It follows from those findings that, although it is not necessary, for the purposes of registering, on the basis of Article 7(3) of Regulation No 207/2009, a mark that is, ab initio, devoid of distinctive character throughout all the Member States of the European Union, that evidence be submitted, in respect of each individual Member State, of the acquisition by that mark of distinctive character through use, the evidence submitted must be capable of establishing such acquisition throughout the Member States of the European Union.
That said, the question of whether the evidence submitted is sufficient to prove a particular sign’s acquisition through use of distinctive character in the part of the territory of the European Union in which that sign did not, ab initio, have distinctive character is a matter of the assessment of evidence, for which the bodies of EUIPO are primarily responsible.
Such an assessment is subject to the scrutiny of the General Court, which, where an action is brought before it against a decision of a Board of Appeal, has exclusive jurisdiction to find the facts and, therefore, to appraise them. However, that assessment of the facts does not, save where the evidence has been distorted by the General Court, constitute a point of law which is subject, as such, to review by the Court of Justice in an appeal (judgment of 19 September 2002, DKV v OHIM, C‑104/00 P, EU:C:2002:506, paragraph 22 and case-law cited).
Nevertheless, if the bodies of EUIPO or the General Court, after having assessed all of the evidence that has been submitted to them, find that some of that evidence is sufficient to prove the acquisition by a particular sign of distinctive character through use in the part of the European Union in which it is, ab initio, devoid of distinctive character and therefore to justify its registration as an EU trade mark, they must clearly state that that is the case in their respective decisions.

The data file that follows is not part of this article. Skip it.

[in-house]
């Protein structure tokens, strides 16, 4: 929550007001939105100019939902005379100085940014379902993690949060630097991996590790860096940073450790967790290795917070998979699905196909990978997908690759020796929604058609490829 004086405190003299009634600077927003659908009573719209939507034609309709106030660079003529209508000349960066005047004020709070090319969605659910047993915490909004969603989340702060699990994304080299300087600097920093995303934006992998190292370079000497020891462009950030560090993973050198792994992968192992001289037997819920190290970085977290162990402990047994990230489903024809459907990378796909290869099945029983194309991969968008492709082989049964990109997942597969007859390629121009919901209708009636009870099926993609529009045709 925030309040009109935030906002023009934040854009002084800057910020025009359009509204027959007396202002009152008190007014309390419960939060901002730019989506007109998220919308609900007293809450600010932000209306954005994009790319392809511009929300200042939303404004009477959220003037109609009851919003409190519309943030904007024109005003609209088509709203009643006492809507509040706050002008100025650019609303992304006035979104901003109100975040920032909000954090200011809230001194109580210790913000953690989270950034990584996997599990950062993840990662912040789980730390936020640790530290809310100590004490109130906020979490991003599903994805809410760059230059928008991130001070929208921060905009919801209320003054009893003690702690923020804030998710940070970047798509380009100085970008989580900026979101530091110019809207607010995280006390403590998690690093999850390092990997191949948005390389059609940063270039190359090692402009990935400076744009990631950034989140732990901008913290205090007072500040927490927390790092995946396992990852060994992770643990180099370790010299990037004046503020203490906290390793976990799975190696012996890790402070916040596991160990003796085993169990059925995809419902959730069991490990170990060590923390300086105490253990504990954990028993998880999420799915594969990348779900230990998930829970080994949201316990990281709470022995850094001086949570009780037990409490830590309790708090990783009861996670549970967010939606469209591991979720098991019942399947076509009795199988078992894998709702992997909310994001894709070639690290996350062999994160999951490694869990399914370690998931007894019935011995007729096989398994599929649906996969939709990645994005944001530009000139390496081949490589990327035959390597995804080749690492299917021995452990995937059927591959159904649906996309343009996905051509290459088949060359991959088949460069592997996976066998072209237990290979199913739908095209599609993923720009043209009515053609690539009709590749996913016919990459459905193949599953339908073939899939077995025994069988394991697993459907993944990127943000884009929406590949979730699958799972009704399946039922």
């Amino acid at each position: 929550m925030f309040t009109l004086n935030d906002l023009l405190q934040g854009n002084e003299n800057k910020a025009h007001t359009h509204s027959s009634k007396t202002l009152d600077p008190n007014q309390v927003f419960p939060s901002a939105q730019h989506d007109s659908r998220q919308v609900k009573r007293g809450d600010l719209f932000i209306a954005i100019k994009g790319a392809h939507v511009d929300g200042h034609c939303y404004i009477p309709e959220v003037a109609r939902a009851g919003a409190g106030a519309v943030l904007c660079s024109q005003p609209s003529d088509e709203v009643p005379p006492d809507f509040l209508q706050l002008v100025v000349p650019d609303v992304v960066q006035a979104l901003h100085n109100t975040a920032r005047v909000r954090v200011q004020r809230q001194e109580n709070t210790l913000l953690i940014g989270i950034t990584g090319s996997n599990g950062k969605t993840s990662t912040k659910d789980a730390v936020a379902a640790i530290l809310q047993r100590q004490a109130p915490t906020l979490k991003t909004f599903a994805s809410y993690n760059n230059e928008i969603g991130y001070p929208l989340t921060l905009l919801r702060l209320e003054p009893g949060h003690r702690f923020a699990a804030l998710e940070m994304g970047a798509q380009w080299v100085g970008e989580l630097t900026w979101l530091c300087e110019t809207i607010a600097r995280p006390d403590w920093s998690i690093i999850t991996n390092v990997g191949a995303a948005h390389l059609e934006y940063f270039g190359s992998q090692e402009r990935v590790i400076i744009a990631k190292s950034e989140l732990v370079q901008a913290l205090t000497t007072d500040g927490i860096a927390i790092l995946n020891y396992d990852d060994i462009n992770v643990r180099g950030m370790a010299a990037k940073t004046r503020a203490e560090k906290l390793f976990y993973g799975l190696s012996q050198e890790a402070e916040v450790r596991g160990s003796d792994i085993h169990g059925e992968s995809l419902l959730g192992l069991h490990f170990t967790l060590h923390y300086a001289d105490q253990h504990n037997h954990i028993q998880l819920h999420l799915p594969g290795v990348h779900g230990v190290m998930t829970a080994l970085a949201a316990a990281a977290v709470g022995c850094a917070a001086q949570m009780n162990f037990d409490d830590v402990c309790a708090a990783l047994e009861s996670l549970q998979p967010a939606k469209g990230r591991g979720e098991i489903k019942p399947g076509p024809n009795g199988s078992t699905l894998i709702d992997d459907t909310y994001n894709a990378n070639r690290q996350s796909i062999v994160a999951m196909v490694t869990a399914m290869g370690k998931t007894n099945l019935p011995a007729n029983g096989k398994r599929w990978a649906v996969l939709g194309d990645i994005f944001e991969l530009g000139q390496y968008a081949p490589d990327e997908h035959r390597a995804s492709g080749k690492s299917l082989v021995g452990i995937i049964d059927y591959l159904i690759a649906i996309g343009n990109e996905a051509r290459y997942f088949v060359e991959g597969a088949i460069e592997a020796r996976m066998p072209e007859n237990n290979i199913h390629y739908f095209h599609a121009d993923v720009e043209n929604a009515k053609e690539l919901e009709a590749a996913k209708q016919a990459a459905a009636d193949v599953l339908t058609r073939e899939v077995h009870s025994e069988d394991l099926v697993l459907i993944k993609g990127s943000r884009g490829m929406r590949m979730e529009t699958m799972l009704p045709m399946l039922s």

In the present case, first, it follows from the findings above that the General Court did not err in law when it found, in paragraph 139 of the judgment under appeal, that, for the purposes of applying Article 7(3) of Regulation No 207/2009, in the case of a mark that does not have inherent distinctive character throughout the European Union, the distinctive character acquired through use of that mark must be shown throughout that territory, and not only in a substantial part or the majority of the territory of the European Union, and consequently, although such proof may be produced globally for all the Member States concerned or separately for different Member States or groups of Member States, it is not, however, sufficient that the party with the burden of providing such evidence merely produces evidence of such acquisition that does not cover part of the European Union, even a part consisting of only one Member State.
Second, in light of those same findings, the General Court was right to hold, in paragraphs 170 to 178 of the judgment under appeal, that the decision at issue was vitiated by an error in law, in so far as the Board of Appeal found that the mark at issue had acquired distinctive character through use, thereby justifying the application to that mark of Article 7(3) of Regulation No 207/2009, without adjudicating on whether that mark had acquired such distinctive character in Belgium, Ireland, Greece and Portugal.
In brief, this decision will make much more difficult proving acquired distinctiveness across the EU at least because it will require such an evidence to cover the whole EU territory not only a substantial part of it.
Image: Giammarco Boscaro on Unsplash.